× Home
×

Family Crest and History Search
House of Names
FREE SHIPPING on orders of $85 or more
An excerpt from www.HouseOfNames.com archives copyright 2000 - 2017


The history of the Satchel family name begins after the Norman Conquest of 1066. They lived in Derbyshire. Their name, however, is a reference to Sacheverell, Normandy, the family's place of residence prior to the Norman Conquest of England in 1066.

Satchel Early Origins



The surname Satchel was first found in Derbyshire where they held a family seat as Lords of the Manor of Hopwell. At the time of the taking of the Domesday Book in 1086, a survey initiated by Duke William of Normandy after his conquest of England at Hastings in 1066 A.D., the village of Hopwell was held by Ralph Fitzhubert from his overlord, the Bishop of Chester. Hopwell consisted of a village, a mill, 2 churches and a fishery. Conjecturally, it was from this source the Sechevarals are originated.

Close

Satchel Spelling Variations


Expand

Satchel Spelling Variations



Anglo-Norman names are characterized by a multitude of spelling variations. When the Normans became the ruling people of England in the 11th century, they introduced a new language into a society where the main languages of Old and later Middle English had no definite spelling rules. These languages were more often spoken than written, so they blended freely with one another. Contributing to this mixing of tongues was the fact that medieval scribes spelled words according to sound, ensuring that a person's name would appear differently in nearly every document in which it was recorded. The name has been spelled Secheral, Secheveral, Secherreveral, Secherevarral, Secheverall, Secheverrall, Sacheveral, Sacheverral, Sacheverall, Sacheverell, Sacheverel, Sacheverrall, Sachaverral, Sacherrevall and many more.

Close

Satchel Early History


Expand

Satchel Early History



This web page shows only a small excerpt of our Satchel research. Another 253 words (18 lines of text) covering the years 1100, 1250, 1714, 1638 and 1691 are included under the topic Early Satchel History in all our PDF Extended History products and printed products wherever possible.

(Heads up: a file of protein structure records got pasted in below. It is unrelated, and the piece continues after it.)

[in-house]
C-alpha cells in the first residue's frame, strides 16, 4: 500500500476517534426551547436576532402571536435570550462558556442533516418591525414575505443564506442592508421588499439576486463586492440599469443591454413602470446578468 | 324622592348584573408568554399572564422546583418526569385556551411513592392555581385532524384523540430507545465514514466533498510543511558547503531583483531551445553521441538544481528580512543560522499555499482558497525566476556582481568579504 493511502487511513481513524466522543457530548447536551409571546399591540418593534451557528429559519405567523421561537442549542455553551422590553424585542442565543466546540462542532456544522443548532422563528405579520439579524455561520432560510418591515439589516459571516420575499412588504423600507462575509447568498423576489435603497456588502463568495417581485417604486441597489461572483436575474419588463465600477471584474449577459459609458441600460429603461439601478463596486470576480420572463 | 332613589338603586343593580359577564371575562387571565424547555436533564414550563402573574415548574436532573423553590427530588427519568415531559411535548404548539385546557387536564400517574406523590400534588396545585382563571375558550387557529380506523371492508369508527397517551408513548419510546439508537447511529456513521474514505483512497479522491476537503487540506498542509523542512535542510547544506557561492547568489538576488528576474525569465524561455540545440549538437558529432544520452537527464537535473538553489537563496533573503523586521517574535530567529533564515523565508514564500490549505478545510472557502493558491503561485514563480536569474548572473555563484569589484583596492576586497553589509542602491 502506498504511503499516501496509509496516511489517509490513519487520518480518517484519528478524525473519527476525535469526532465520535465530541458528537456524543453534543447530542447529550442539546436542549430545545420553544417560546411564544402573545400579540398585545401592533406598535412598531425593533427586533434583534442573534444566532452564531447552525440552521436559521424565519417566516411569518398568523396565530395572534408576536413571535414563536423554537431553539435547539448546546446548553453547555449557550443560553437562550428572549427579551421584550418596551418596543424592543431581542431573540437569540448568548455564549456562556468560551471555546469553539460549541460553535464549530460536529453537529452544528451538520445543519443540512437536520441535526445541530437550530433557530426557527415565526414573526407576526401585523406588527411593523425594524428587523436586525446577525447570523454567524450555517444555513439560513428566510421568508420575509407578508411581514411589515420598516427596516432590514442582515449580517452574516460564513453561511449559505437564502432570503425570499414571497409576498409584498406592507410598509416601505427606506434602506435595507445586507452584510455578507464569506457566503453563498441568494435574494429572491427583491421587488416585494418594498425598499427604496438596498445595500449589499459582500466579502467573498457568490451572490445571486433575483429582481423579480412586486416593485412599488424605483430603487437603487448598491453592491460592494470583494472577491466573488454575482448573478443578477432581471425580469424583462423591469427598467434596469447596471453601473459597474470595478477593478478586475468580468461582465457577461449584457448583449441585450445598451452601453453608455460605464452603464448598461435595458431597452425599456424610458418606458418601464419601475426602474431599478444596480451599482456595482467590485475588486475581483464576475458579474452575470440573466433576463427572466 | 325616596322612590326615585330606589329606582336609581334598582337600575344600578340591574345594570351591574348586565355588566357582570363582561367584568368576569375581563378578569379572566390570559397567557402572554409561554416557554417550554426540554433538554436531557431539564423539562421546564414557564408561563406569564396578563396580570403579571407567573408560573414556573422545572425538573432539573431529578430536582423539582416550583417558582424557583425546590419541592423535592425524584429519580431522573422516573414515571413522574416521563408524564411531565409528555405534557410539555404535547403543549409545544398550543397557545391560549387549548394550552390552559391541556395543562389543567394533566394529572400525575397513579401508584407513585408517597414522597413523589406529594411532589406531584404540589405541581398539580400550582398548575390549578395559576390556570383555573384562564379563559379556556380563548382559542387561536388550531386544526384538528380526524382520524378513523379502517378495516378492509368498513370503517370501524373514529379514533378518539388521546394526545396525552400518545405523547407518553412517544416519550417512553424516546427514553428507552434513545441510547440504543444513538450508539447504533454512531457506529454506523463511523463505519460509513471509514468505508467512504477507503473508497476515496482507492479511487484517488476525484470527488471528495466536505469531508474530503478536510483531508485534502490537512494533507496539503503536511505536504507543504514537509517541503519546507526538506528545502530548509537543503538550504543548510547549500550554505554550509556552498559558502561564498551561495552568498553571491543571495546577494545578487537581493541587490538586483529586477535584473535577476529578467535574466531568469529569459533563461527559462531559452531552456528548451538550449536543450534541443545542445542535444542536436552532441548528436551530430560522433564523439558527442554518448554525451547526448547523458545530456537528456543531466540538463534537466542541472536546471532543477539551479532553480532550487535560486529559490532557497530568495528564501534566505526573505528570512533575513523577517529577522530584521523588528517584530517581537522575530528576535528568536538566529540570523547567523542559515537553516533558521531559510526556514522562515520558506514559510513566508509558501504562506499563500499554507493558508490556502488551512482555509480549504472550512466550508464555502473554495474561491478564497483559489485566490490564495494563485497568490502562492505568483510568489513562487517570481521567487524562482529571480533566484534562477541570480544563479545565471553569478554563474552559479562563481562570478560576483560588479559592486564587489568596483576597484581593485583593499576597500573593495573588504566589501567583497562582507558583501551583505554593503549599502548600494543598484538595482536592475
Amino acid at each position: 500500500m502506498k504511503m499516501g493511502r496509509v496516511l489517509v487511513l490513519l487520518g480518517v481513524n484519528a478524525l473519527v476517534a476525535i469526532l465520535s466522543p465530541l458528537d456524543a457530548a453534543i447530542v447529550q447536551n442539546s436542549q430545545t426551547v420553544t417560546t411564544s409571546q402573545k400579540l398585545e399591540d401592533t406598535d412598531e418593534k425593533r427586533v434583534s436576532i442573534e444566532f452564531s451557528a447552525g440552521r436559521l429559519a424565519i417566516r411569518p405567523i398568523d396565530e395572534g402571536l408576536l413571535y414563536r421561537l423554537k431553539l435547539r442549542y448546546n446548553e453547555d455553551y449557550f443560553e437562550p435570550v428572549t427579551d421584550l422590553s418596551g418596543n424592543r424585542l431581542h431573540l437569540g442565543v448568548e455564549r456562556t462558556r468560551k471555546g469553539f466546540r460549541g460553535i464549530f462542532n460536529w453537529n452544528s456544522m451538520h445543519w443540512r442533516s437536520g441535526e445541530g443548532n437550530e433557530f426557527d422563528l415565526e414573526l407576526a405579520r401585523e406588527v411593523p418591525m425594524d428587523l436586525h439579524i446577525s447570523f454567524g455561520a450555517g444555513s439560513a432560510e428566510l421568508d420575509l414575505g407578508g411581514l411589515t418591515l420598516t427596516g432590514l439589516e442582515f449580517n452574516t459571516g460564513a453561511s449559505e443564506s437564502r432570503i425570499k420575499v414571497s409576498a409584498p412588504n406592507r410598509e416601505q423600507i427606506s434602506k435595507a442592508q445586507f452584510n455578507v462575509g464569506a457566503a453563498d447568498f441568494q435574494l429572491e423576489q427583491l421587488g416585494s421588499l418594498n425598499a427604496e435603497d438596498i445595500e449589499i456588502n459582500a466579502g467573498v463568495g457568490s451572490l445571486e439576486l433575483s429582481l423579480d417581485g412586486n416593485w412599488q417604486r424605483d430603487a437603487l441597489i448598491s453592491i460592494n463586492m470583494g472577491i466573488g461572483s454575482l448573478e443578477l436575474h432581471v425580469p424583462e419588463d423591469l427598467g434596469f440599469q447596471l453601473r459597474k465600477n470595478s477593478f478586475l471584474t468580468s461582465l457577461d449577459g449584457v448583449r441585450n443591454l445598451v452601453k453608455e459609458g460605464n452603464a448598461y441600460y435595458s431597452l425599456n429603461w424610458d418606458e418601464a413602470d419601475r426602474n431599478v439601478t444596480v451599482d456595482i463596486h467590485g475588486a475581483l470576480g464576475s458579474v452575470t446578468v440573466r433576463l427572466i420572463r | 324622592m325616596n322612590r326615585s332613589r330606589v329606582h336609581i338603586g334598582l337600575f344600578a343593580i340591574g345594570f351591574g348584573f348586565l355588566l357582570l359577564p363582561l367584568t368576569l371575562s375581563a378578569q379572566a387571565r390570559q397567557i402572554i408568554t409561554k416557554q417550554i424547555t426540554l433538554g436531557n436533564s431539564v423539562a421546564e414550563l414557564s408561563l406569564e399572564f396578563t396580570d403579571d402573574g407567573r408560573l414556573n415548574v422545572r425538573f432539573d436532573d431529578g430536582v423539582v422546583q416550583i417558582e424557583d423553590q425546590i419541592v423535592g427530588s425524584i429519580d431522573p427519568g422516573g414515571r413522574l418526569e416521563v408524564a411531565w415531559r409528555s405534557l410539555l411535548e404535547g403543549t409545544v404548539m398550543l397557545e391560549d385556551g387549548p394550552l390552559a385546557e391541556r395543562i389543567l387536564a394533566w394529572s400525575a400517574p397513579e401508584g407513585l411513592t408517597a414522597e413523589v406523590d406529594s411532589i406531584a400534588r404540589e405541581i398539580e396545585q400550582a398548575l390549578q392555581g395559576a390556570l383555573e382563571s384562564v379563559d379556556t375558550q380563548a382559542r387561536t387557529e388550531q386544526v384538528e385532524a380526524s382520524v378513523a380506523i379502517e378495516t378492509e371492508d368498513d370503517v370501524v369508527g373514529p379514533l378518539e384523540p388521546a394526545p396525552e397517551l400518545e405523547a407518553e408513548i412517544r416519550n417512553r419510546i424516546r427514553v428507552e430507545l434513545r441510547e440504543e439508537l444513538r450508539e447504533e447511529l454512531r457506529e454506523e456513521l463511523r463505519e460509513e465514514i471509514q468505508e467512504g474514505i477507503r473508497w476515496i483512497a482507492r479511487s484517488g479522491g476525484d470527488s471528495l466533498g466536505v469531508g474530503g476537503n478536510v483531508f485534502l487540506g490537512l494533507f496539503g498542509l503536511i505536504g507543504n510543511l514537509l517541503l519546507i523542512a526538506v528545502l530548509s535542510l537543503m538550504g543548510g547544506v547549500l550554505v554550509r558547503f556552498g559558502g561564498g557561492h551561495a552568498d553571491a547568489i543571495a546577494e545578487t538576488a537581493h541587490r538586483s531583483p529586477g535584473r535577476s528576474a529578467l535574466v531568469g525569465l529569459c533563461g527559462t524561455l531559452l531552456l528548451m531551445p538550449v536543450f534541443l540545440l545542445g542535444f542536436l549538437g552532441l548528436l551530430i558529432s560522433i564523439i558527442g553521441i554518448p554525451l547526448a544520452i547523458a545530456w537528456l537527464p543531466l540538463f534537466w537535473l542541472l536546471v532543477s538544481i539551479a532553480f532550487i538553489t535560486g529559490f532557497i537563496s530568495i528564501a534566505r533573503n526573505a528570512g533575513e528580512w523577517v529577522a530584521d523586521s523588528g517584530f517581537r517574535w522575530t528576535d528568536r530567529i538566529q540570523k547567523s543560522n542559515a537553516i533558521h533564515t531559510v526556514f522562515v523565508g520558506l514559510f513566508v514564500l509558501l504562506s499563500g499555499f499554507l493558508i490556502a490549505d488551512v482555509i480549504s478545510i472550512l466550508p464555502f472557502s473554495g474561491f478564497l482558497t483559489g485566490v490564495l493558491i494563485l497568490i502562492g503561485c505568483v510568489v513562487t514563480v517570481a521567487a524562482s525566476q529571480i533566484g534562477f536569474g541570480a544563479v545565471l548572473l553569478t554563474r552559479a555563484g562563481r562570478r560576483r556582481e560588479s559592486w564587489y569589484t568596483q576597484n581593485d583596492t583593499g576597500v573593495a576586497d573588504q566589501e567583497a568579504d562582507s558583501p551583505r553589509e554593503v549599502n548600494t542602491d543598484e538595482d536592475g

Close

Satchel Early Notables (pre 1700)


Expand

Satchel Early Notables (pre 1700)



Another 38 words (3 lines of text) are included under the topic Early Satchel Notables in all our PDF Extended History products and printed products wherever possible.

Close

Satchel In Ireland


Expand

Satchel In Ireland



Some of the Satchel family moved to Ireland, but this topic is not covered in this excerpt. Another 43 words (3 lines of text) about their life in Ireland is included in all our PDF Extended History products and printed products wherever possible.

Close

The Great Migration


Expand

The Great Migration



For many English families, the political and religious disarray that plagued their homeland made the frontiers of the New World an attractive prospect. Thousands migrated, aboard cramped disease-ridden ships. They arrived sick, poor, and hungry, but were welcomed in many cases with far greater opportunity than at home in England. Many of these hardy settlers went on to make important contributions to the emerging nations in which they landed. Among early immigrants bearing the name Satchel or a variant listed above were: William Secheral who landed in North America in 1779.

Close

Motto


Expand

Motto



The motto was originally a war cry or slogan. Mottoes first began to be shown with arms in the 14th and 15th centuries, but were not in general use until the 17th century. Thus the oldest coats of arms generally do not include a motto. Mottoes seldom form part of the grant of arms: Under most heraldic authorities, a motto is an optional component of the coat of arms, and can be added to or changed at will; many families have chosen not to display a motto.

Motto: En bon foy
Motto Translation: In good faith.


Close

Satchel Family Crest Products


Expand

Satchel Family Crest Products




Close

See Also


Expand

See Also




Close

Citations


Expand

Citations



    Other References

    1. Papworth, J.W and A.W Morant. Ordinary of British Armorials. London: T.Richards, 1874. Print.
    2. Bede, The Venerable. Historia Ecclesiatica Gentis Anglorum (The Ecclesiastical History Of the English People). Available through Internet Medieval Sourcebook the Fordham University Centre for Medieval Studies. Print.
    3. Samuelsen, W. David. New York City Passenger List Manifests Index 1820 - 1824. North Salt Lake, Utah: Accelerated Indexing Systems International, 1986. Print.
    4. Ingram, Rev. James. Translator Anglo-Saxon Chronicle 1823. Print.
    5. Markale, J. Celtic Civilization. London: Gordon & Cremonesi, 1976. Print.
    6. Elster, Robert J. International Who's Who. London: Europa/Routledge. Print.
    7. MacAulay, Thomas Babington. History of England from the Accession of James the Second 4 volumes. New York: Harper and Brothers, 1879. Print.
    8. Mills, A.D. Dictionary of English Place-Names. Oxford: Oxford University Press, 1991. Print. (ISBN 0-19-869156-4).
    9. Library of Congress. American and English Genealogies in the Library of Congress. Baltimore: Genealogical Publishing, 1967. Print.
    10. Holt, J.C. Ed. Domesday Studies. Woodbridge: Boydell, 1987. Print. (ISBN 0-85115-477-8).
    11. ...

    The Satchel Family Crest was acquired from the Houseofnames.com archives. The Satchel Family Crest was drawn according to heraldic standards based on published blazons. We generally include the oldest published family crest once associated with each surname.

    This page was last modified on 25 June 2013 at 10:23.

    Sign Up

      


    FREE SHIPPING on orders of $85 or more
    House of Names on Facebook
    Follow Houseofnames on Twitter
    Houseofnames on Pinterest